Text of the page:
Lethbridge Herald, The (Newspaper) - January 23, 1975, Lethbridge, Alberta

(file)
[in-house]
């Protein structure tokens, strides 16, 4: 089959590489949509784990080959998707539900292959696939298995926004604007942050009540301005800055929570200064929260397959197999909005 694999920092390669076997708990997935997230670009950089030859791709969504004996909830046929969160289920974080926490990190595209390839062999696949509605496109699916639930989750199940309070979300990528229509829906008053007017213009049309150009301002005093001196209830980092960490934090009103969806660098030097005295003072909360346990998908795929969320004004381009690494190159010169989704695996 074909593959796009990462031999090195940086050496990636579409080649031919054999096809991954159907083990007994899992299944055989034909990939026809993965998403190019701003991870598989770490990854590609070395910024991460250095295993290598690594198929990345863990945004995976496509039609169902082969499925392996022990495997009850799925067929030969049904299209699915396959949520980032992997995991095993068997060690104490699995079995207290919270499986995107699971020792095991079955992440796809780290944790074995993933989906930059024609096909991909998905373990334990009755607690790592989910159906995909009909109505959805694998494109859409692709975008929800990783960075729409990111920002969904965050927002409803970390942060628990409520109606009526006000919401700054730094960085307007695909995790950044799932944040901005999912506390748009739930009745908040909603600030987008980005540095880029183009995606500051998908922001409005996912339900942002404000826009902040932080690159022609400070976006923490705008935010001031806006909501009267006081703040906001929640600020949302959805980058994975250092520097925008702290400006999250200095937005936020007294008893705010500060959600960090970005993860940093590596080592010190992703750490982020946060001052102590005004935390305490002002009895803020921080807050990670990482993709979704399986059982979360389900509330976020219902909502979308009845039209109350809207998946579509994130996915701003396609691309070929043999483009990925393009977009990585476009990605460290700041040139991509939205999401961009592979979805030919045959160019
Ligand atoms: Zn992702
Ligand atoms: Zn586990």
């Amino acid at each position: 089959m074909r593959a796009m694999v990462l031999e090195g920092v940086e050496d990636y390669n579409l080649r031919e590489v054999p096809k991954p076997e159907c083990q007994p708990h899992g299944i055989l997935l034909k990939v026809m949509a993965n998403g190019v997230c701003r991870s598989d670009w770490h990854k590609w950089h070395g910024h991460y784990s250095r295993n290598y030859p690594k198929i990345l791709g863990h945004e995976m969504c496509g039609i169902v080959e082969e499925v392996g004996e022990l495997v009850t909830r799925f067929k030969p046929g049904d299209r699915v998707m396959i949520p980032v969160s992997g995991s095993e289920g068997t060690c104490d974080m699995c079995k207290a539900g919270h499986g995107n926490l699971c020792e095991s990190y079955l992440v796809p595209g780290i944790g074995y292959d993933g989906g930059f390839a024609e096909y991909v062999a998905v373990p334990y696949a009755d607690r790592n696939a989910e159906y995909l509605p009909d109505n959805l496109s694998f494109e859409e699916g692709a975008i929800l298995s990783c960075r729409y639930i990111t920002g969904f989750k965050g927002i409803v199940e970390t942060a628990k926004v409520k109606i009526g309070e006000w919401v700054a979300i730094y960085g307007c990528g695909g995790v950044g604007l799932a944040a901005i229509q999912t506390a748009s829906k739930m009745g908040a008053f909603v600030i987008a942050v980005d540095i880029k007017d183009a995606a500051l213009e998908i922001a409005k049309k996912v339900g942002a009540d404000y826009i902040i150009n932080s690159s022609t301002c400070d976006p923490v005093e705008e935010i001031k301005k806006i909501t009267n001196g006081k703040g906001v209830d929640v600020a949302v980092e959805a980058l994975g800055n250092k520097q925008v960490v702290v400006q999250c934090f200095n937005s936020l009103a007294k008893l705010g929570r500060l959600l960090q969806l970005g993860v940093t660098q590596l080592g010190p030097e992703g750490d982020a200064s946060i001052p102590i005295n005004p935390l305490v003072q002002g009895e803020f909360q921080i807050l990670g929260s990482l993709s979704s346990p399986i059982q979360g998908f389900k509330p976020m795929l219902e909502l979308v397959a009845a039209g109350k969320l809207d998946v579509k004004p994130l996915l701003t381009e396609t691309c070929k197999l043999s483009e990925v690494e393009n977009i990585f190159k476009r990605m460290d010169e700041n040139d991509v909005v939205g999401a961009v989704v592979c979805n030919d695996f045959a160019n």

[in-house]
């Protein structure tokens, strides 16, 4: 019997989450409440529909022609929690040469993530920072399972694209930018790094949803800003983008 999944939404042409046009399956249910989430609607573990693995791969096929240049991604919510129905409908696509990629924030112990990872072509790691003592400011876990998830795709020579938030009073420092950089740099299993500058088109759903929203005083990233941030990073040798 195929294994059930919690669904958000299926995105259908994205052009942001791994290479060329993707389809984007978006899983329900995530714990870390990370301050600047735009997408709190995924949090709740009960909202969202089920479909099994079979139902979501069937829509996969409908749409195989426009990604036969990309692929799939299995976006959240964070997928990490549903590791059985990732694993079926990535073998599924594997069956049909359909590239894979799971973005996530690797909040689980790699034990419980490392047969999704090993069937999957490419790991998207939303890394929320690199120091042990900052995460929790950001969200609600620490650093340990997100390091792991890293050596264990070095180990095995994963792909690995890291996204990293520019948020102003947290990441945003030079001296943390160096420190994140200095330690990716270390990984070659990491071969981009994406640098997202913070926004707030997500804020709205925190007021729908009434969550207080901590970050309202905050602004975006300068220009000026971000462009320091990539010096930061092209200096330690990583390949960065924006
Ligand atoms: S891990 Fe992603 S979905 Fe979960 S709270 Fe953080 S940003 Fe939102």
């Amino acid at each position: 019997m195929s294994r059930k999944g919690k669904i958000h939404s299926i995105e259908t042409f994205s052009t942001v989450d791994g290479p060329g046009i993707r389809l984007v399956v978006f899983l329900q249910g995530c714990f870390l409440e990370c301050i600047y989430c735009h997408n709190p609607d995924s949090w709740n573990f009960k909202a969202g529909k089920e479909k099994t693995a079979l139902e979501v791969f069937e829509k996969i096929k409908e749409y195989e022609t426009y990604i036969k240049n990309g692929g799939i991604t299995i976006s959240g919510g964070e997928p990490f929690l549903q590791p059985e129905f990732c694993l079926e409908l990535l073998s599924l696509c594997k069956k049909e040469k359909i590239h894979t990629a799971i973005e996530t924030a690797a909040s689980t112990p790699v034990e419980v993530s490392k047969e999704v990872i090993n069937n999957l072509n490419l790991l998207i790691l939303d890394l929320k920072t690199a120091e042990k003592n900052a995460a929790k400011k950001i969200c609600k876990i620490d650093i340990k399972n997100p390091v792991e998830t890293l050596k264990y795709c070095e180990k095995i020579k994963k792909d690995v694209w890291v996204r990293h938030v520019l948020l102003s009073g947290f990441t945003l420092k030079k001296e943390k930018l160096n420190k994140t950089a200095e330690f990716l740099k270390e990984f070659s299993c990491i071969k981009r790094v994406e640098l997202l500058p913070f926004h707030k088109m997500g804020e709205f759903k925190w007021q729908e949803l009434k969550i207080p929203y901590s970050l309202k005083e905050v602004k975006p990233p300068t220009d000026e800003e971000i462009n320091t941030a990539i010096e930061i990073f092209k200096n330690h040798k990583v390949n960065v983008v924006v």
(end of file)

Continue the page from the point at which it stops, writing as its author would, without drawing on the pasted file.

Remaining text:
16 THE LETHBRIDGE HERALD Thursday, January 23, Separate school problems identified in meeting The separate school system took a giant leap forward in its effort to define its educational purpose in Lethbridge during a one day community school meeting Wednesday. The discussions were frank as parents, teachers and trustees attempted to gain an understanding of the problems facing Catholic schools and students. After probing each others' views in small group sessions and listening to experts, the 170 who attended may gained better understanding of problems but they didn't arrive at any answers. The honest look at Catholic schools revealed that there weren't any obvious answers to the problems, said superintendent Ralph Himsl. UNDERSTANDING MAY HELP The process of gaining an understanding of the problems has created momentum with potential to make the separate school system more represen- tative of its religion, he said. He hoped that those who participated in the meeting would try to obtain changes in the system. People have a tendency to "escape from the freedom" they have to create change. They wait for someone else to do it for them, he said. MAKE CHANGES Mr. Himsl urged teachers, administrators and trustees to change "some things" in the separate schools. Schools will have to begin to look at ways of relieving the bureaucracy in which they are entangled, he suggested. The superintendent believes the school system must begin to develop an alternative to the practice of report cards. HIGH SCHOOL PRIEST The separate school must also continue study of es- tablishing a chaplain's post in Catholic Central High School, he continued. Such a move would allow the high school to become the parish for a priest. All changes must be toward the Catholic values of educa- tion in the schools and throughout the operation of the school system, Mr. Himsl. said. Teachers and trustees now have an opportunity for leadership that could set an example of religious values in practice, he suggested with reference.to teacher salary negotiations. SALARY NEGOTIATIONS "I am not talking about current salary negotiations. They're going to be all right and everybody will be pretty satisfied." However, he continued, as soon as an agreement is reached, both sides should take a sincere look at the process of negotiations now in practice. The separate school teachers are still without a 1975 contract and collective agreement talks are not ex- pected -to continue until next month. Once the current negotiations are completed, Mr. Himsl expressed hope that the initiative would come from both the trustees and teachers to approach the next negotiations with an under- standing for each others' position. City Scene DWIGHT GANSKE, PROVINCIAL OFFICIAL, SPOKE TO 180 AT GAMES TRANSPORTATION BRIEFING WEDNESDAY NIGHT Games fleet to cover miles By FORTUNE TELLING TEACUP This teacup puts the fun of tea-leaf fortune telling within reach of all and makes an amusing pas- time for those who enjoy a cup of tea with their friends. Use as a source of amusement entertain- ment. 149 'Onlyl Call China 327-5767 Car fire did damage A car fire early this morning did about damage to a 1965 Chrysler sedan. Doug Kometz of the Lethbridge fire department said the car belonged to Ken Jordan, 1105 14th St. N. The fire started about 2 a.m. and is believed to have been caused by a shorted wire. Blue motorcycle reported taken A1966 metallic blue Harley Davidson motorcycle, valued at was reported stolen from a North Lethbridge residence Tuesday. Lethbridge city police say a neighbor of Gary Cameron, 1110 15th St. N., saw a blue panel truck pull into the Cameron driveway about 2 p.m. When it pulled away a motorcycle was in the back of the truck. Firefighter heads labor group A city firefighter Wednesday was re-elected president of the Lethbridge and District Labor Council. Larry Mead was first elected last fall to complete the 1974 term. Patent, copyright films Friday Representatives of the federal department of Consumer and Corporate Affairs, Technical Advisory Services will be at Lethbridge Community College Friday to show films and slides on registration with the department, terms, fees, marking re- quirements, infringement of copyright, industrial design, trade marks and patents. The films will be shown at 1 p.m. in Room 7 at LCC. Man to appear on assault charge A 44-year-old Calgary man Wednesday was committed for trial on a chaige of assault ART DIETRICH DENTURE CLINIC DENTAL MECHANIC Phone 328-4095 UNIROYAL ZETA Mileage Guaranteed Tires ZETA RADIAL Ironclad Guarantee 40000, causing bodily harm in a Oct. 26 incident in Lethbridge, where a year-old girl was injured. The preliminary hearing for Eiwin Frank Jensen, charged with beating Nicole Wright, was held Jan. 9 and decision on commital for trial was reserved to Wednesday by Provincial Judge A. H. Elford. In making his decision to commit Mr. Jensen for trial, Judge Elford said, "In my view, to resolve the conflict in the evidence would be to usurp the function of the trial court." Another charge of assault causing bodily harm to Natalie Wright, 4, against Mr. Jensen, was withdrawn by the crown. Also, a charge against Mrs. Wright, of accessory after the fact, was withdrawn. RUSSELL OUGHTRED Herald Staff Writer One hundred and sixty cars, trucks and buses, dispatched with military precision and piloted by some 400 volunteer drivers, will travel miles in Southern Alberta dur- ing the Canada Winter Games. Games transportation chairman Art Batty told 180 Games organizers and volunteer drivers Wednesday that Lethbridge is pioneering mass transit of athletes, VIPs and Games officials. Other cities conducting Games, he said, have been large enough to run sports events and house athletes in central Games villages. The 160 Games vehicles and 400 drivers to be dispatched around the clock will be under the direction of Armed Forces personnel on loan to the Games from CFB Calgary. Capt. Ernie Rice and WO Ian Maddock will provide nucleus of the dispatching system, which will send vehicles and volunteer drivers as far away as Bow Island and Blairmore. Capt. Rice told Games organizers at Wednesday's meeting that the Games com- plement of vehicles may look huge, but once the Winter Games start, that comple- ment may suddenly become "very sparse." "There is nothing we can do to program more vehicles into the Capt. Rice warned. WO Maddock said volunteers will be given quarters, immediately south of Games headquarters on 3rd Ave. S., in which to wait for driving assignments. All drivers will be screened by the Lethbridge City Police. Insp. Bill West told the meeting the Games' in- surance company requested a thorough inspection of all Games drivers. "Some volunteers I've had to turn down because of their driving he said. "We would hate to have someone fooling around with these he added. Bus organizers for the Games transportation com- mittee said most buses will be busy carrying athletes from the athletes' village to venue sites in 13 Southern Alberta communities. Schedules for these buses take up a 60 page timetable. City utility director Oil Er- dos said circuit buses will be operating during the Games to carry spectators and athletes to city venues. All Lethbridge Transit System buses will not charge fares during the Winter Games, Mr. Erdos said. After the meeting, trans- portation chairman Batty said he was very encouraged by the number of volunteer drivers and Games workers who turned out. An official from the provin- cial department of culture, youth and recreation told The Herald the Lethbridge Games are better organized than others he has seen. Dwight Ganske of Edmon- ton, Alberta's chef de mission at Saskatoon Winter Games and Burnaby Summer Games, said Lethbridge is better prepared than Saskatoon or Burnaby. Gallery to open despite fund lack With or without federal or provincial assistance, the Southern Alberta Art Gallery Association is going ahead with a project to open an art gallery at Lethbridge's old public library. At a meeting of the associa- tion Wednesday night members were told there will be no funds coming from the federal government at least until 1976. The provincial government said assistance might come around April but The auction would include paintings, photography, crafts, sculptures and other art works. Members of the art gallery association at the meeting were given booklets contain- ing "founding membership" cards that will sell for each. The membership cards, those at the meeting were told, will help raise funds to at least get the gallery open. The Southern Alberta Art Gallery Association also 75% MORE HAZARD 20% MORE CAR CONTROL' 12% MORE AND YOU ACTUALLY SAVE MONEY ON GAS. And to extra sure ol safety let our Service Department you a Sataty Check on: BRAKES SHOCKS BALANCE ALIGNMENT All work It performed by experts to assure complete safety and satisfaction. CONVENIENT TERMS AVAILABLE OR USE YOUR CHARGEX KIRK'S CALQMT 1621 MAN. I. KOt MM An. 1110-4M Aw. Hi. mum-SMI ZTMIM TIRE SALESI LTD. Friday Saturday This Week Featuring "THE SATINS" Westwinds Dining Room to p.m. NO COVER CHARGE. Phone 328-7756 IN THE OLD TRADITION OF WESTERN HOSPITALITY Sven Ericbens family restaurant made on the part of the department of culture, youth and recreation. The association had asked the federal government for a museum grant, and asked the provincial govern- ment for Dr. Van E. Christou, presi- dent of the association, term- ed discussions and dealings with both governments "a dis- illusioning experience." But he said the art gallery association will be asking the provincial government for the whole There was a lengthy discus- sion on just how the art gallery could be opened without government assistance. One member said the city had donated the old library building and it would be a shame to loose the building. A motion was unanimously passed to set up a committee to carry out renovations in the old library beginning im- mediately after the Winter Games are over. The work would progress through March so the gallery could be opened by at least mid April. It was also agreed that ar- tists throughout Southern Alberta will be asked to donate one piece of work and all donated art works will be auctioned a week after the opening of the gallery! The money raised through such an auction would be put back into the operating costs of the association and combin- ed with any other fund rais- ing projects. One association member said, "The auction would be a matter of life and death for the operation of the gallery." Student union money needed for upkeep The use of the old Fort Whoop-Up Building as a stu- dent activity building could be lost to Lethbridge Community College students if there are no funds for upkeep, the students' association presi- dent told a general assembly Wednesday. About 175 people attended the assembly, called to dis- cuss two referendums to be held Feb. 5, one of the Student Union Building trust fund fee, and the other on campus food- services. Hal Gallup, students' coun- cil president, said the council has agreed to provide upkeep on the present building until it can afford a new building. A new students' union is not feasable, said Mr. Gallup. Us- ing the college owned Whoop-Up Building, and con- tinuing the per student per semester building fee will give students a facility now and allow them to save for the future, he said. MP Horner to speak BROOKS (Special) Jack Horner, Progressive Conser- vative member of Parliament for the Crowfoot will address the Tilley Unifarm oldtimers' banquet at p.m. Friday, Feb. 7, in the Tilley Community Hall. One student said Mr. Gallup was changing the concept of the building fund, which he said was for a new SUB. If the council wants to leavy a maintenance fee for the older building, it should go to the students for permission, he said. Mr. Gallup said the fund was for a student activity facility, not a new student ac- tivity facility. College President C. D. Stewart said the board of governors had to talk the ad- vanced education department into letting the college spend surplus funds on the building and department officials had wanted to know what the students would contribute. "Really the students don't have the present building un- less they contribute something towards said Dr. Stewart. voted in favor of joining the Allied Arts Council. A motion was passed to send a letter of application for membership to the council. It was pointed out that membership with the Allied Arts Council will give the gallery association represen- tation on the council and also will help to make a more un- ified voice in Southern Alberta for art groups. The next meeting of the art gallery association will be Feb. 19. At that meeting com- mittees will be set up to get renovations started on the old library building. FOX DENTURE CLINIC Est. 1922 PHONE 327-6585 E. S. P. FOX, C.D.M. FOX LETHBRID8E DENTAL LAB 204 MEDICAL DENTAL BLDG. "'flltt STUDIO ON FIFTH ART ARTISTIC PICTURE 1 710-5 AVE S H LETHBRIOCE-ALTA HEINQ DEEKEN Manager DmUl MtcMnic CLIFF BLACK, BLACK DENTAL LAB MEOWAl DENTAL ILDB. LWMfLwnl PHONE 327-2U2 COMPUTER ACCOUNTING AND MANAGEMENT LTD. Data Processing Services 201 CANADA TRUST BUILDING TELEPHONE 328-7883 PRE-INVENTORY PAINT WALLPAPER KEM-BLO ENAMEL Discontinued colors Gal. Qt. SlIpfrKMI-TOM LATEX Discontinued colors Gal. Qt. 6" 1" ANTIQUE KITS Limited Quantity .......2.99 Many other unadvertlHd Specials Sherwin-Williams Co. (Formerly Canada Paint Co.) 424-Tth Streets. 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